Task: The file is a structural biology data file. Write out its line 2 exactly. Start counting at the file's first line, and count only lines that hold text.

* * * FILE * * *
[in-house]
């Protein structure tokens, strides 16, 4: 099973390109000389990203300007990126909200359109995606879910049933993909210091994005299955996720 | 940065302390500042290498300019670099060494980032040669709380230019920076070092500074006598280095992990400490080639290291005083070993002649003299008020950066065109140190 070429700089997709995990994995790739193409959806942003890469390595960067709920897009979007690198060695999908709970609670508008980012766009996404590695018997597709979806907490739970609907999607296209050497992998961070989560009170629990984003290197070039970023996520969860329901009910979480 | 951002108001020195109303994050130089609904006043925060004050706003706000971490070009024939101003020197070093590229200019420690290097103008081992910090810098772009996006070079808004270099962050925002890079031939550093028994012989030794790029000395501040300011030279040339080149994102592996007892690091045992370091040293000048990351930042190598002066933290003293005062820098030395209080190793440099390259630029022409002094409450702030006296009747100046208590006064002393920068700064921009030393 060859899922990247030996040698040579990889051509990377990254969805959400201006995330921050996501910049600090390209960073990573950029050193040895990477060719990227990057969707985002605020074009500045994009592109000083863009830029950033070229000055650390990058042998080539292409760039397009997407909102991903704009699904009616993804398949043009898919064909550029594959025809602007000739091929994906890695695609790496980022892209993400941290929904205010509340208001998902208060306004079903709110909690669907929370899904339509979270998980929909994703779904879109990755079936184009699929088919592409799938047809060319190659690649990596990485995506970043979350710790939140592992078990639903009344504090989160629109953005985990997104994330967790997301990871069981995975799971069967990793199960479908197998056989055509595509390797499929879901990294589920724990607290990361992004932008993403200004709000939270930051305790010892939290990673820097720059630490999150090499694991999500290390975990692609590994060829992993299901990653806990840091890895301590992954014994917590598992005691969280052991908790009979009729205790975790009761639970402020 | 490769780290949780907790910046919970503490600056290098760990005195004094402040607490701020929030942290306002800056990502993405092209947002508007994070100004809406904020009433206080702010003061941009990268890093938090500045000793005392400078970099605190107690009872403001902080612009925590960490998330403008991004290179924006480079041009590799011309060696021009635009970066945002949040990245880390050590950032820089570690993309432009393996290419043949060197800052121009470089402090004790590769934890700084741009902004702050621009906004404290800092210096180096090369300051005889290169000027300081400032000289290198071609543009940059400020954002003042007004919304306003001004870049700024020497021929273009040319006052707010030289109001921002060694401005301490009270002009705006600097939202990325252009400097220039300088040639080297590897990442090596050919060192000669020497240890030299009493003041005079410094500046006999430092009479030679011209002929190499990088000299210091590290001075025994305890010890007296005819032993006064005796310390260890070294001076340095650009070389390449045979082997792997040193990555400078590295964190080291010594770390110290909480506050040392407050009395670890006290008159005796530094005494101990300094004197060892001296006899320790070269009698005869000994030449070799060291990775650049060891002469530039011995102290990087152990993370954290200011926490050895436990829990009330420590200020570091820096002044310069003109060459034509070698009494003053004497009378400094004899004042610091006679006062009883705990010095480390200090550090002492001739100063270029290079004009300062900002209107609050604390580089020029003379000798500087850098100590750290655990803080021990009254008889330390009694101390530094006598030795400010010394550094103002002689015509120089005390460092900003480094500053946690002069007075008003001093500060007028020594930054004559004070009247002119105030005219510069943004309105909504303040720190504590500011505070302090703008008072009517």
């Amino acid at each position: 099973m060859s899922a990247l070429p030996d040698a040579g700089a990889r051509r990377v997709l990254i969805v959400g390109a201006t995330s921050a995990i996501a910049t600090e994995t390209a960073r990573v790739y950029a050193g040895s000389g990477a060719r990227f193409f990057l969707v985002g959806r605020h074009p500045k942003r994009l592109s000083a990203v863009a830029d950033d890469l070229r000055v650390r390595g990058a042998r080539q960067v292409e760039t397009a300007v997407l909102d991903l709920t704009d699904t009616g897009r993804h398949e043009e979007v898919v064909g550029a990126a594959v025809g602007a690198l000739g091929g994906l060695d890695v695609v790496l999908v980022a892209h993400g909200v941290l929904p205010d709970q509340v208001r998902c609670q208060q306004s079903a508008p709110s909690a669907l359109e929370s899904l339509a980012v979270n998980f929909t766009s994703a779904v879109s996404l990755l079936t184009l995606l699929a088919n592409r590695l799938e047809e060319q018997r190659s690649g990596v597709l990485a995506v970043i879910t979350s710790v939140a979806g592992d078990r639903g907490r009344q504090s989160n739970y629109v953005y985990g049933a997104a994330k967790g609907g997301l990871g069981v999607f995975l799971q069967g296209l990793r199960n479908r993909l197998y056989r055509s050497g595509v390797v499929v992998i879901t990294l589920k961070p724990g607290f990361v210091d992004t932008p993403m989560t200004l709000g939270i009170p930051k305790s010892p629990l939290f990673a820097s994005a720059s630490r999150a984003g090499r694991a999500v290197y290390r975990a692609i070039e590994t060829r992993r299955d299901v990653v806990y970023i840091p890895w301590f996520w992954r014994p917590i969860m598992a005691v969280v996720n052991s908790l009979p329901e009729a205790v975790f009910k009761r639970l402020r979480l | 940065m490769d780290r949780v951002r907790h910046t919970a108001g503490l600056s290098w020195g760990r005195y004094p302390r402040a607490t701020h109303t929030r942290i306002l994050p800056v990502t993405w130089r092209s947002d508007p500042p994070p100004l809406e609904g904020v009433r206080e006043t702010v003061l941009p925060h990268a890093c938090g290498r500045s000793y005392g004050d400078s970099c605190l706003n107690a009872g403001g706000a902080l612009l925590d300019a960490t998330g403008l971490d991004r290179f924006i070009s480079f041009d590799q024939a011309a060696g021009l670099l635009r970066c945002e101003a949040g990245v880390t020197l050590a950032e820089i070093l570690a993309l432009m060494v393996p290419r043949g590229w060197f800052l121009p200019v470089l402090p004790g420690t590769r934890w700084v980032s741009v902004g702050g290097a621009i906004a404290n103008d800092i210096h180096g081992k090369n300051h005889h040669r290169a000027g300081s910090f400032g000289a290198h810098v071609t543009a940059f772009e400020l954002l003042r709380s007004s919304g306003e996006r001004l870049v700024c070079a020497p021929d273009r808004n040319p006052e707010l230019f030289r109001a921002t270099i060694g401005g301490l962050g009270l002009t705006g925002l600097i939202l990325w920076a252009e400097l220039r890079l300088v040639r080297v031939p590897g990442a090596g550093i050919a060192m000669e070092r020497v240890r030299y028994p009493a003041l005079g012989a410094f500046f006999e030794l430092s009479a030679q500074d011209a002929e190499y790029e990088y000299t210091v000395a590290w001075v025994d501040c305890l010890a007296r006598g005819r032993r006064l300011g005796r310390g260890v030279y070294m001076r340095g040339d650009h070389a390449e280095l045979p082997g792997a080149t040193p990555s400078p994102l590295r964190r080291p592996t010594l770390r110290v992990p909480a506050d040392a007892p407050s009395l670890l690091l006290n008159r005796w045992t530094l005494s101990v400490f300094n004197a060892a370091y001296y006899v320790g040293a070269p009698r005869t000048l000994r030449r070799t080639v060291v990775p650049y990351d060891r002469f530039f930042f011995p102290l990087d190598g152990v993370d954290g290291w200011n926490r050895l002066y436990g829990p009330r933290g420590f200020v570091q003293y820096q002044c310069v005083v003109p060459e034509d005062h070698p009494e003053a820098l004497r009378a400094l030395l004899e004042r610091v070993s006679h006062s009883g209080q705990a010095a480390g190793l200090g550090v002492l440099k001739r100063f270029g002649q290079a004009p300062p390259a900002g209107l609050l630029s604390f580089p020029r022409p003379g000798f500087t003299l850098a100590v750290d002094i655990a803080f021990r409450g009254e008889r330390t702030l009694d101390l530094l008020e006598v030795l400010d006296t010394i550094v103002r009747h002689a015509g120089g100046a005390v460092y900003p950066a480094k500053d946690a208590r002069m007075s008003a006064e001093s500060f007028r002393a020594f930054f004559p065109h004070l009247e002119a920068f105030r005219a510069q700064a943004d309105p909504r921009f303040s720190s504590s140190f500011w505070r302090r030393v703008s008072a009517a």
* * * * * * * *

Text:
């Protein structure tokens, strides 16, 4: 099973390109000389990203300007990126909200359109995606879910049933993909210091994005299955996720 | 940065302390500042290498300019670099060494980032040669709380230019920076070092500074006598280095992990400490080639290291005083070993002649003299008020950066065109140190 070429700089997709995990994995790739193409959806942003890469390595960067709920897009979007690198060695999908709970609670508008980012766009996404590695018997597709979806907490739970609907999607296209050497992998961070989560009170629990984003290197070039970023996520969860329901009910979480 | 951002108001020195109303994050130089609904006043925060004050706003706000971490070009024939101003020197070093590229200019420690290097103008081992910090810098772009996006070079808004270099962050925002890079031939550093028994012989030794790029000395501040300011030279040339080149994102592996007892690091045992370091040293000048990351930042190598002066933290003293005062820098030395209080190793440099390259630029022409002094409450702030006296009747100046208590006064002393920068700064921009030393 060859899922990247030996040698040579990889051509990377990254969805959400201006995330921050996501910049600090390209960073990573950029050193040895990477060719990227990057969707985002605020074009500045994009592109000083863009830029950033070229000055650390990058042998080539292409760039397009997407909102991903704009699904009616993804398949043009898919064909550029594959025809602007000739091929994906890695695609790496980022892209993400941290929904205010509340208001998902208060306004079903709110909690669907929370899904339509979270998980929909994703779904879109990755079936184009699929088919592409799938047809060319190659690649990596990485995506970043979350710790939140592992078990639903009344504090989160629109953005985990997104994330967790997301990871069981995975799971069967990793199960479908197998056989055509595509390797499929879901990294589920724990607290990361992004932008993403200004709000939270930051305790010892939290990673820097720059630490999150090499694991999500290390975990692609590994060829992993299901990653806990840091890895301590992954014994917590598992005691969280052991908790009979009729205790975790009761639970402020 | 490769780290949780907790910046919970503490600056290098760990005195004094402040607490701020929030942290306002800056990502993405092209947002508007994070100004809406904020009433206080702010003061941009990268890093938090500045000793005392400078970099605190107690009872403001902080612009925590960490998330403008991004290179924006480079041009590799011309060696021009635009970066945002949040990245880390050590950032820089570690993309432009393996290419043949060197800052121009470089402090004790590769934890700084741009902004702050621009906004404290800092210096180096090369300051005889290169000027300081400032000289290198071609543009940059400020954002003042007004919304306003001004870049700024020497021929273009040319006052707010030289109001921002060694401005301490009270002009705006600097939202990325252009400097220039300088040639080297590897990442090596050919060192000669020497240890030299009493003041005079410094500046006999430092009479030679011209002929190499990088000299210091590290001075025994305890010890007296005819032993006064005796310390260890070294001076340095650009070389390449045979082997792997040193990555400078590295964190080291010594770390110290909480506050040392407050009395670890006290008159005796530094005494101990300094004197060892001296006899320790070269009698005869000994030449070799060291990775650049060891002469530039011995102290990087152990993370954290200011926490050895436990829990009330420590200020570091820096002044310069003109060459034509070698009494003053004497009378400094004899004042610091006679006062009883705990010095480390200090550090002492001739100063270029290079004009300062900002209107609050604390580089020029003379000798500087850098100590750290655990803080021990009254008889330390009694101390530094006598030795400010010394550094103002002689015509120089005390460092900003480094500053946690002069007075008003001093500060007028020594930054004559004070009247002119105030005219510069943004309105909504303040720190504590500011505070302090703008008072009517």